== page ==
Tracking wild animals can provide lots of valuable data. New research suggests audio recordings of wild wolves can replace the typical radio collars, which can be expensive and intrusive.
It was long thought that humans everywhere favor pointing with the index finger. But some fieldwork out of Papua New Guinea identified a group of people who prefer to scrunch their noses.
Scientific fieldwork that happens underground and underwater in spectacular but dangerous caves opens a window on a largely unknown world.
Rats foul our food, spread disease and damage property, but we know very little about them. A biologist explains how he tracks wild rats in New York City, and what he's learned about them so far.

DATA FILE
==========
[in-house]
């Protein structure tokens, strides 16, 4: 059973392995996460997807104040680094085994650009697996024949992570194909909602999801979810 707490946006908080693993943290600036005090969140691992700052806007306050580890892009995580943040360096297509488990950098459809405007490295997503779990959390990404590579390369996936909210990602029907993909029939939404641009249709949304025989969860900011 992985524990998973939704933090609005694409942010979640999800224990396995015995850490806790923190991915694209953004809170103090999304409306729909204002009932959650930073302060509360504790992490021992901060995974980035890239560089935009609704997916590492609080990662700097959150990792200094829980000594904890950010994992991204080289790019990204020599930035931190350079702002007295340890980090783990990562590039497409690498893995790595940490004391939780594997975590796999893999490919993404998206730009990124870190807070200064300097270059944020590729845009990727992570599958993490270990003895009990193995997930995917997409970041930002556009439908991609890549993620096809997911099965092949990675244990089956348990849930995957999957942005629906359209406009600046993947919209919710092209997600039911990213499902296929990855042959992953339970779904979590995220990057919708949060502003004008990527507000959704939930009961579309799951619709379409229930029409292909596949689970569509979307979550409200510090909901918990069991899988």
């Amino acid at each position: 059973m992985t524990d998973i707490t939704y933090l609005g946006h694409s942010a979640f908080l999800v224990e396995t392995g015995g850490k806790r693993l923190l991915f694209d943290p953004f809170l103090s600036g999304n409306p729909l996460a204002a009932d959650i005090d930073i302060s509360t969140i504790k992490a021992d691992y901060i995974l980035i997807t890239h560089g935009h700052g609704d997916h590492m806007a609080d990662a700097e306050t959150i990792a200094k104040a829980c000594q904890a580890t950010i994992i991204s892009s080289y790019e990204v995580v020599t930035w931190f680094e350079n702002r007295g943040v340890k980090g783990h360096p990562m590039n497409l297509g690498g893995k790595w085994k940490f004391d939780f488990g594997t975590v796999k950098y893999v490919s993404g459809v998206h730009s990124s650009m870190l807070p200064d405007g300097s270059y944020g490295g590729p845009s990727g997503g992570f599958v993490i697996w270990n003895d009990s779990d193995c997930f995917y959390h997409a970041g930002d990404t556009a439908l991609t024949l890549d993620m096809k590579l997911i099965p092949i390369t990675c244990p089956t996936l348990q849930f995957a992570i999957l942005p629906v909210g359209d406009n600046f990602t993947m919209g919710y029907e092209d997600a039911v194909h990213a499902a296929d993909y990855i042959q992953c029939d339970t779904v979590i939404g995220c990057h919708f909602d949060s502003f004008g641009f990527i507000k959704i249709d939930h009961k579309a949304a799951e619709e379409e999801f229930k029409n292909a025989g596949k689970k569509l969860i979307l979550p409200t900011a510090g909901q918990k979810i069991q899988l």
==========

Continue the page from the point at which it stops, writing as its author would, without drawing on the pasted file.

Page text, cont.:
Cultural resource management archaeologists don't choose where they dig. Instead they identify, evaluate and preserve cultural heritage sites in locations slated for development.
Giulio Regeni, a PhD candidate at the University of Cambridge, was carrying out research on the formation of independent trade unions in post-Mubarak Egypt.
They're the soil-builders that allow Africa's arid savannas to be lush grasslands. What do they do inside their huge mounds – and how does a collective mind allow them to do it?
Geomagnetic storms can interact with particles near Earth, causing issues for satellites and other tech. Researchers send balloons 20 miles into the sky to figure out just what's going on up there.
The way sea lions swim is unique among fish and marine mammals. Their technique provides a biomechanical model to design agile underwater vehicles... but first we have to figure out how they do it.